Re: Handling developers, "the zone" and other myths

Subject: Re: Handling developers, "the zone" and other myths
From: Bruce Byfield <bbyfield -at- axionet -dot- com>
To: "TECHWR-L" <techwr-l -at- lists -dot- raycomm -dot- com>
Date: Mon, 03 Jun 2002 10:00:02 -0300

mily Berk wrote:

Haven't any of you read Virginia Woolf's diaries? How infuriated she'd become if anyone disturbed her when she was trying to write her novels? How she'd budget her mornings to ensure she had a swath of time to write undisturbed? It wasn't an ATTITUDE. It was the environment she needed to get her work done.
For everybody you could mention withwith similar work habits, you can just as easily mention someone who learned to work in chaos. Someone else has already mentioned Jane Austen, for example.

At any rate, both tech-writing and programming are more crafts than arts. By that, I mean that in both the goal is functionality, not personal expression (OK, so maybe not in Perl, where there's always more than one way to do it ;-) ). So, I'm not too sure that any analogy from the arts really holds true.

However, I do note that many programmers would disagree and say that what they do is an art. That's another interesting creativity myth incorporated into programming. It's probably healthy for self-respect, but, again, can lead to prima donnas if taken too seriously.

And we are just writing technical documentation. It's just technical documentation. And, in my opinion, if the technical documentation isn't perfect, well, we can fix that in the release notes. But if the software doesn't compile or if it doesn't do what it's supposed to do, it just doesn't matter whether the tech writer got answered promptly enough to feel valued.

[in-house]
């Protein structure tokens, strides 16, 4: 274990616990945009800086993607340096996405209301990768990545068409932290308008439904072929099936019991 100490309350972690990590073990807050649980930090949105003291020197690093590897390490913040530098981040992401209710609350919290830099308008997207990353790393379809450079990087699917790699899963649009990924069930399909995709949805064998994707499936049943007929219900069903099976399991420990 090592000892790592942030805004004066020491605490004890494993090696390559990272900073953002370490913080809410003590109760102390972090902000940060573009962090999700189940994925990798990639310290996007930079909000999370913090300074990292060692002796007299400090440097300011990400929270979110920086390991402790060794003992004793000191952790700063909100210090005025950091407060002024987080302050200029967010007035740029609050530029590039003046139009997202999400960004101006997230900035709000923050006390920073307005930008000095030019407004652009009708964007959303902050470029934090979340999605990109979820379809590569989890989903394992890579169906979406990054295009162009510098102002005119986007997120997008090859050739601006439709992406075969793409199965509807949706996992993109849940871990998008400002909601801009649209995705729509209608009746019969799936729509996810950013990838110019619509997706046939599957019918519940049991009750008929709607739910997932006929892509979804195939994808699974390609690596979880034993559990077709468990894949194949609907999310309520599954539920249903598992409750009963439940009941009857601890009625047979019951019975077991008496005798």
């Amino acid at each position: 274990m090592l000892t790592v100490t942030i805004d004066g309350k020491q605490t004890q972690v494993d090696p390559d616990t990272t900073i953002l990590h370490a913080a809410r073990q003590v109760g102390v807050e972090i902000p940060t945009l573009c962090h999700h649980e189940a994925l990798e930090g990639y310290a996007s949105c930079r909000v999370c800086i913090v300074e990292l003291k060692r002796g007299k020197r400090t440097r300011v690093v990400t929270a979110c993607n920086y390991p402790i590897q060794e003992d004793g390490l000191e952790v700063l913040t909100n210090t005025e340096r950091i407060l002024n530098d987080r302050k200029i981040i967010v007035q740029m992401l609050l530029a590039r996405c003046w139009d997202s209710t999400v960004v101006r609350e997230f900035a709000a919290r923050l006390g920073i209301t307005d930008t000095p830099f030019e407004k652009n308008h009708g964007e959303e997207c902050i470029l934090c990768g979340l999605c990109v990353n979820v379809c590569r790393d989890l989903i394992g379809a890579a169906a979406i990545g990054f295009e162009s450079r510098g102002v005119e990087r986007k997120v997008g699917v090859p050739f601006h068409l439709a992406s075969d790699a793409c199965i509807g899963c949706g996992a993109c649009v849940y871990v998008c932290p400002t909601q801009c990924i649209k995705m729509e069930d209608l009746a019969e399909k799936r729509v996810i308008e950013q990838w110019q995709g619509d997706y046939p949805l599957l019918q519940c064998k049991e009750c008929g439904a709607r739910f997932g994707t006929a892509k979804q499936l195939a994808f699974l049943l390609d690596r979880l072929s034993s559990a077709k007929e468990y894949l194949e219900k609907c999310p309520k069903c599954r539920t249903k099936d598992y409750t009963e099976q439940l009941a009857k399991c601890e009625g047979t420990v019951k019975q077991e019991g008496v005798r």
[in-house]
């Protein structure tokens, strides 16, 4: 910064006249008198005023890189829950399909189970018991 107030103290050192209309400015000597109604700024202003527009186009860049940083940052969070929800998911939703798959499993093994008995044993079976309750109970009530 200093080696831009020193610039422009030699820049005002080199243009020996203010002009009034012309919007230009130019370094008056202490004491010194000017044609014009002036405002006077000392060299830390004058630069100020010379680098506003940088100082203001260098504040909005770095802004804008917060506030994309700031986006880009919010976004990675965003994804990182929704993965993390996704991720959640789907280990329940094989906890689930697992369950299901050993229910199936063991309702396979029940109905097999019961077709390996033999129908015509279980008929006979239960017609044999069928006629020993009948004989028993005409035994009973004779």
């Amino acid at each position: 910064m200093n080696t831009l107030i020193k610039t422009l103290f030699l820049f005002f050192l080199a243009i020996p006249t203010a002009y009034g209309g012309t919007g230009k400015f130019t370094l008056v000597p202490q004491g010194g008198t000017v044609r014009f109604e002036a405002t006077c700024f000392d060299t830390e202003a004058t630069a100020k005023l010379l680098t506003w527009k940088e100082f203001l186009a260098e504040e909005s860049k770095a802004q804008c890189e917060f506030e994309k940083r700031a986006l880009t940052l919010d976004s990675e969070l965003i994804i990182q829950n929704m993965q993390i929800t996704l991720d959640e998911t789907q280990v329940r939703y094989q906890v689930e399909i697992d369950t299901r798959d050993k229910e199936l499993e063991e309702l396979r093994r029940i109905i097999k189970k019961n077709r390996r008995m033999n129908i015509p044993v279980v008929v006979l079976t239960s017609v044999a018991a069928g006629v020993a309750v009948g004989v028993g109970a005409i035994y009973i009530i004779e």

It's not a question of whether the code compiles. Obviously, it's not going to ship until it does. Nor is it a question of whether the writer feels valued - it's a question of getting work done that needs to be done.

I believe in The Zone, Bruce. I've been there; I KNOW it's real.
I've never denied that it exists. I've been talking about the myth of the "zone," which is not the same thing as its reality.
And I know that EVERYONE (even tech writers) needs to be, and deserves to be undisturbed in, The Zone sometimes.

One of the strongest parts of the myth of the "zone" is that people are more productive in it, or perform their work better while in it. In fact, there is no evidence that that is true. While sometimes work done in this state is brilliant and error-free, the same is sometimes about work ground out painstakingly and with interruptions. In both cases, it would be extremely rash to assume that review and revision wasn't necessary.

However, people do generally feel better about their work and themselves after being in this state. It may be worth fostering for this reason alone - but not at the expense of other people's work.

Bruce Byfield 604.421.7177 bbyfield -at- axionet -dot- com

"Funny how the years have flown,
Like the leaves fall in September,
They've lost sight of you as your legend grows,
But this road and I remember."
- Garnet Roger, "Night Drive"

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Re: Handling developers, "the zone" and other myths: From: Emily Berk
Re: Handling developers, "the zone" and other myths: From: Emily Berk
Re: Handling developers, "the zone" and other myths: From: Emily Berk

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